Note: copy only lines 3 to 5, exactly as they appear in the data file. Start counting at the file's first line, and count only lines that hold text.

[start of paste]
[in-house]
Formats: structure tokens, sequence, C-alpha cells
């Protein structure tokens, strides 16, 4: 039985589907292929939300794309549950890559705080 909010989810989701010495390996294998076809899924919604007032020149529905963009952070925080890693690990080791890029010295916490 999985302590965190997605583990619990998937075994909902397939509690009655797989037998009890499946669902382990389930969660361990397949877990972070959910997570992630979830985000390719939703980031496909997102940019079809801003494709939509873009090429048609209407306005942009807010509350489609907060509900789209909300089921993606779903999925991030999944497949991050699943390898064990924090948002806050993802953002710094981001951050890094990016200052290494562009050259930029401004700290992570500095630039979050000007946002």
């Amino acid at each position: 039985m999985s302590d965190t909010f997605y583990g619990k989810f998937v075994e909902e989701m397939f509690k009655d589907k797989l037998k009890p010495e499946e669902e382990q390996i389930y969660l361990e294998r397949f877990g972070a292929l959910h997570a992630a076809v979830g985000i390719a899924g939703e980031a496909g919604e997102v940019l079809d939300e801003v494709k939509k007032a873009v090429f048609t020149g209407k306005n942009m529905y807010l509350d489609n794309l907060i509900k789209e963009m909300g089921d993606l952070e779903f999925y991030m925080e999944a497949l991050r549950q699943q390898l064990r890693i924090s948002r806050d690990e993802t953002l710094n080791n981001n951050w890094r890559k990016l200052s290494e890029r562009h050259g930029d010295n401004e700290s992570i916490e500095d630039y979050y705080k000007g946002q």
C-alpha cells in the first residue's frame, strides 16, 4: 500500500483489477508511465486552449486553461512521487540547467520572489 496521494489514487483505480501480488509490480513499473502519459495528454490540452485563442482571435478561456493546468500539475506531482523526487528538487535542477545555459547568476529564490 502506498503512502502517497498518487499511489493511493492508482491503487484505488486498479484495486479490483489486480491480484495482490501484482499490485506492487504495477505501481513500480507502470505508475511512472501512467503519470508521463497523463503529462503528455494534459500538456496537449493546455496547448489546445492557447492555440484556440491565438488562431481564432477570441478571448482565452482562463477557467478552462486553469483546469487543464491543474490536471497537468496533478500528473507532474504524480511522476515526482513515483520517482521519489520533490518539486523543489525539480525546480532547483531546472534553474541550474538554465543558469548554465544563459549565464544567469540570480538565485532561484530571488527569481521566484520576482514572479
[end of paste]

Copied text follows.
């Protein structure tokens, strides 16, 4: 039985589907292929939300794309549950890559705080 909010989810989701010495390996294998076809899924919604007032020149529905963009952070925080890693690990080791890029010295916490 999985302590965190997605583990619990998937075994909902397939509690009655797989037998009890499946669902382990389930969660361990397949877990972070959910997570992630979830985000390719939703980031496909997102940019079809801003494709939509873009090429048609209407306005942009807010509350489609907060509900789209909300089921993606779903999925991030999944497949991050699943390898064990924090948002806050993802953002710094981001951050890094990016200052290494562009050259930029401004700290992570500095630039979050000007946002």
């Amino acid at each position: 039985m999985s302590d965190t909010f997605y583990g619990k989810f998937v075994e909902e989701m397939f509690k009655d589907k797989l037998k009890p010495e499946e669902e382990q390996i389930y969660l361990e294998r397949f877990g972070a292929l959910h997570a992630a076809v979830g985000i390719a899924g939703e980031a496909g919604e997102v940019l079809d939300e801003v494709k939509k007032a873009v090429f048609t020149g209407k306005n942009m529905y807010l509350d489609n794309l907060i509900k789209e963009m909300g089921d993606l952070e779903f999925y991030m925080e999944a497949l991050r549950q699943q390898l064990r890693i924090s948002r806050d690990e993802t953002l710094n080791n981001n951050w890094r890559k990016l200052s290494e890029r562009h050259g930029d010295n401004e700290s992570i916490e500095d630039y979050y705080k000007g946002q």
C-alpha cells in the first residue's frame, strides 16, 4: 500500500483489477508511465486552449486553461512521487540547467520572489 496521494489514487483505480501480488509490480513499473502519459495528454490540452485563442482571435478561456493546468500539475506531482523526487528538487535542477545555459547568476529564490 502506498503512502502517497498518487499511489493511493492508482491503487484505488486498479484495486479490483489486480491480484495482490501484482499490485506492487504495477505501481513500480507502470505508475511512472501512467503519470508521463497523463503529462503528455494534459500538456496537449493546455496547448489546445492557447492555440484556440491565438488562431481564432477570441478571448482565452482562463477557467478552462486553469483546469487543464491543474490536471497537468496533478500528473507532474504524480511522476515526482513515483520517482521519489520533490518539486523543489525539480525546480532547483531546472534553474541550474538554465543558469548554465544563459549565464544567469540570480538565485532561484530571488527569481521566484520576482514572479